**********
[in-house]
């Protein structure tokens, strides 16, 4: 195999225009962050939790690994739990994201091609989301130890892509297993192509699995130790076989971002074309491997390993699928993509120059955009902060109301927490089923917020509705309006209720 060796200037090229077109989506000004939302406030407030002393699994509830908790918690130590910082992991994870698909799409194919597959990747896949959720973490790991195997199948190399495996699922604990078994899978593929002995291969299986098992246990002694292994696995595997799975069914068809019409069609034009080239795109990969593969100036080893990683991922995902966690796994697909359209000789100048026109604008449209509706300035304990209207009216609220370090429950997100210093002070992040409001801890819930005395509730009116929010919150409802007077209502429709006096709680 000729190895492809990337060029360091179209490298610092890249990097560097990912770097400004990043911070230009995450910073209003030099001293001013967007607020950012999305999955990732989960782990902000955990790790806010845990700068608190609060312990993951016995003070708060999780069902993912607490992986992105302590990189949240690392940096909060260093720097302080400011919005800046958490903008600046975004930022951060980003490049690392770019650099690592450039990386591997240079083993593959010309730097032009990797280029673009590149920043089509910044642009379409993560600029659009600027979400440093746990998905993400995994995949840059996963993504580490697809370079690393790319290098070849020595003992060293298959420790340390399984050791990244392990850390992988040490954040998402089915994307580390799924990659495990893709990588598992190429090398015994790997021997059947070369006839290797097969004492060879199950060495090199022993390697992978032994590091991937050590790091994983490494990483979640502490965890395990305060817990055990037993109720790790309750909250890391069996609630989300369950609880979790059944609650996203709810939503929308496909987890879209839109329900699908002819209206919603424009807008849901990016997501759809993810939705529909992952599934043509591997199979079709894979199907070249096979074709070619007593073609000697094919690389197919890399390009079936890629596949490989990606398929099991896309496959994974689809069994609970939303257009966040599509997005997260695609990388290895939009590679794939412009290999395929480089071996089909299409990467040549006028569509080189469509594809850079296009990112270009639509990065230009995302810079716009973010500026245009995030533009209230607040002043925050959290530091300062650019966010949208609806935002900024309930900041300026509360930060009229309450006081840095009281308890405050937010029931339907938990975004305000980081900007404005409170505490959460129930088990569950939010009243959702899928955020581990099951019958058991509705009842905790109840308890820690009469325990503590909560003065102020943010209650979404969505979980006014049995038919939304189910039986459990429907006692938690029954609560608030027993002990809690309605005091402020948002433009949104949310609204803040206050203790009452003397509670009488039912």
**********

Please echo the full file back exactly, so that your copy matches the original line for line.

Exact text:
[in-house]
């Protein structure tokens, strides 16, 4: 195999225009962050939790690994739990994201091609989301130890892509297993192509699995130790076989971002074309491997390993699928993509120059955009902060109301927490089923917020509705309006209720 060796200037090229077109989506000004939302406030407030002393699994509830908790918690130590910082992991994870698909799409194919597959990747896949959720973490790991195997199948190399495996699922604990078994899978593929002995291969299986098992246990002694292994696995595997799975069914068809019409069609034009080239795109990969593969100036080893990683991922995902966690796994697909359209000789100048026109604008449209509706300035304990209207009216609220370090429950997100210093002070992040409001801890819930005395509730009116929010919150409802007077209502429709006096709680 000729190895492809990337060029360091179209490298610092890249990097560097990912770097400004990043911070230009995450910073209003030099001293001013967007607020950012999305999955990732989960782990902000955990790790806010845990700068608190609060312990993951016995003070708060999780069902993912607490992986992105302590990189949240690392940096909060260093720097302080400011919005800046958490903008600046975004930022951060980003490049690392770019650099690592450039990386591997240079083993593959010309730097032009990797280029673009590149920043089509910044642009379409993560600029659009600027979400440093746990998905993400995994995949840059996963993504580490697809370079690393790319290098070849020595003992060293298959420790340390399984050791990244392990850390992988040490954040998402089915994307580390799924990659495990893709990588598992190429090398015994790997021997059947070369006839290797097969004492060879199950060495090199022993390697992978032994590091991937050590790091994983490494990483979640502490965890395990305060817990055990037993109720790790309750909250890391069996609630989300369950609880979790059944609650996203709810939503929308496909987890879209839109329900699908002819209206919603424009807008849901990016997501759809993810939705529909992952599934043509591997199979079709894979199907070249096979074709070619007593073609000697094919690389197919890399390009079936890629596949490989990606398929099991896309496959994974689809069994609970939303257009966040599509997005997260695609990388290895939009590679794939412009290999395929480089071996089909299409990467040549006028569509080189469509594809850079296009990112270009639509990065230009995302810079716009973010500026245009995030533009209230607040002043925050959290530091300062650019966010949208609806935002900024309930900041300026509360930060009229309450006081840095009281308890405050937010029931339907938990975004305000980081900007404005409170505490959460129930088990569950939010009243959702899928955020581990099951019958058991509705009842905790109840308890820690009469325990503590909560003065102020943010209650979404969505979980006014049995038919939304189910039986459990429907006692938690029954609560608030027993002990809690309605005091402020948002433009949104949310609204803040206050203790009452003397509670009488039912």